Face Recognition Protection Not Strong Enough: Santow
Australian Human Rights Commissioner Edward Santow said face recognition protections were not strong enough and “law enforcement agencies shouldn’t be allowed to use it without proper safeguards in place”.
“At the moment there are not strong and clear enough legal protections in place to prevent the misuse of facial recognition in high stakes areas like policing or law enforcement,” he told The Age and The Sydney Morning Herald last week.
“We want to see this new form of technology developed in a way that is safe and provides economic opportunities, but we need safeguards that prevent harm to humans.”
Research suggests facial recognition is less accurate when attempting to identify darker-skinned people and Santow said the use of the technology to identify an individual among many subjects was worrying.
This so-called “one-to-many” application of facial recognition technology is distinct from the “one-to-one” systems used for passport control or user authentication in smartphones, which Santow said were low risk.
“One-to-many is much more prone to error and the consequences of error can be exceptionally serious,” Sandow said. “In a law enforcement context, if you wrongly identify someone as a suspect, then you can take all kinds of action against that person that can violate their basic human rights.”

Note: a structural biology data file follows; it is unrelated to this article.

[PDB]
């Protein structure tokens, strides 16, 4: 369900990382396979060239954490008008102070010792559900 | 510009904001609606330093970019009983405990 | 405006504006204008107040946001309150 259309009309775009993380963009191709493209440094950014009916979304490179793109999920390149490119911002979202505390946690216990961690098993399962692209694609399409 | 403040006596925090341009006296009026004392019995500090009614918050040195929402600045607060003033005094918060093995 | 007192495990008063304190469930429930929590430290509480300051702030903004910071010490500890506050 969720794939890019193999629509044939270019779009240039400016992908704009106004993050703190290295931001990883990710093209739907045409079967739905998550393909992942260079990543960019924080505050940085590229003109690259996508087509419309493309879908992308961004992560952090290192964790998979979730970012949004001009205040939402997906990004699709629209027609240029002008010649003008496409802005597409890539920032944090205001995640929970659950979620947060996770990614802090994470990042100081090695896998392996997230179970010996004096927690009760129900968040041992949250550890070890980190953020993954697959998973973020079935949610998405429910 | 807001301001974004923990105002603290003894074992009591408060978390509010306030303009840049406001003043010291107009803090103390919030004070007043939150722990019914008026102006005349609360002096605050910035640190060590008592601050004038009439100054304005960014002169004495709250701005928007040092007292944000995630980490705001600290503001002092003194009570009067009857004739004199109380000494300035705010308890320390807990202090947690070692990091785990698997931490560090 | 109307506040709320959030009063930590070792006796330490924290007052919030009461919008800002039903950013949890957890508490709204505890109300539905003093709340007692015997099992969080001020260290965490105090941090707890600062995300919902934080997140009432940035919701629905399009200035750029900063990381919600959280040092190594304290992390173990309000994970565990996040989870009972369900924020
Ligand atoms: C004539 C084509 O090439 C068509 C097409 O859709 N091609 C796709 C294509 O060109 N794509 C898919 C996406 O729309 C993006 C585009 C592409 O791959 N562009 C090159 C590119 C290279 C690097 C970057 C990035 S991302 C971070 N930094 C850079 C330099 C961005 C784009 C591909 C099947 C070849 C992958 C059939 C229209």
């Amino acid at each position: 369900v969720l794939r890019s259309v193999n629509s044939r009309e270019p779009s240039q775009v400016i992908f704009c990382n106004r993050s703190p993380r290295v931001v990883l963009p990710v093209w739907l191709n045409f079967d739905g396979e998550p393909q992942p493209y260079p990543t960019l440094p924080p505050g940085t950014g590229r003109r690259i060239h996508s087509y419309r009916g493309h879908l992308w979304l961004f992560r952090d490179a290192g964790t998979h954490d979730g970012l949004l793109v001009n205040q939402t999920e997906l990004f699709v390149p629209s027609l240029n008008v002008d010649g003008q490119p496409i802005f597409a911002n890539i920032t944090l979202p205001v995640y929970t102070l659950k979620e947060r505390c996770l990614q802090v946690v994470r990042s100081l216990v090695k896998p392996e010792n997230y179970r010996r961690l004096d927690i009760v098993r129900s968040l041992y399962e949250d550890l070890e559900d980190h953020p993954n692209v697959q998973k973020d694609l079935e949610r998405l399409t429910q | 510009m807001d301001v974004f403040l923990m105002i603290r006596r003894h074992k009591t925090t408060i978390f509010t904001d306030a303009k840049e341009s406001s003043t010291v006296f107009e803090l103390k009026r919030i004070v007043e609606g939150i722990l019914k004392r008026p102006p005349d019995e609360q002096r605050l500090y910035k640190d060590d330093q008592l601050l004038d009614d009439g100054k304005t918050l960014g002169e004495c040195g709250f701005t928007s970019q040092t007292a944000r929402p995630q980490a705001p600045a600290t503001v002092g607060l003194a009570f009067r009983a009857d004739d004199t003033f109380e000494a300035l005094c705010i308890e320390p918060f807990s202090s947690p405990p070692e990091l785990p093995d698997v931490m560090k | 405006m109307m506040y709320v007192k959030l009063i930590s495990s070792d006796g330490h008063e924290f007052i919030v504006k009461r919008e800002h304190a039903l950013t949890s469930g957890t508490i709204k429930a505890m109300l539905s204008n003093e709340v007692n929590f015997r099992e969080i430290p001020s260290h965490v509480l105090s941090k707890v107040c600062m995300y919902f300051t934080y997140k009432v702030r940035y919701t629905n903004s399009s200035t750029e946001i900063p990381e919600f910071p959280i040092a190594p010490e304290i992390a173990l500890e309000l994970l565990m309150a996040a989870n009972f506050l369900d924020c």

“[Facial recognition for law enforcement] should not be permissible, unless or until there are proper legal protections in place that will prohibit and prevent misuse and harm against humans.”
The Identity-matching Services Bill would allow the government to create facilities for the sharing of facial images between various government agencies and private organisations. The bill has been withdrawn and is being redrafted to meet community concern.
About 61 per cent of Australians agree facial recognition could be a useful tool for public safety but many don’t want it used in public spaces.
Recently, IBM, Amazon and Microsoft have all pulled their facial recognition services out of police hands in the US, on the basis of fears around mass surveillance and racial profiling.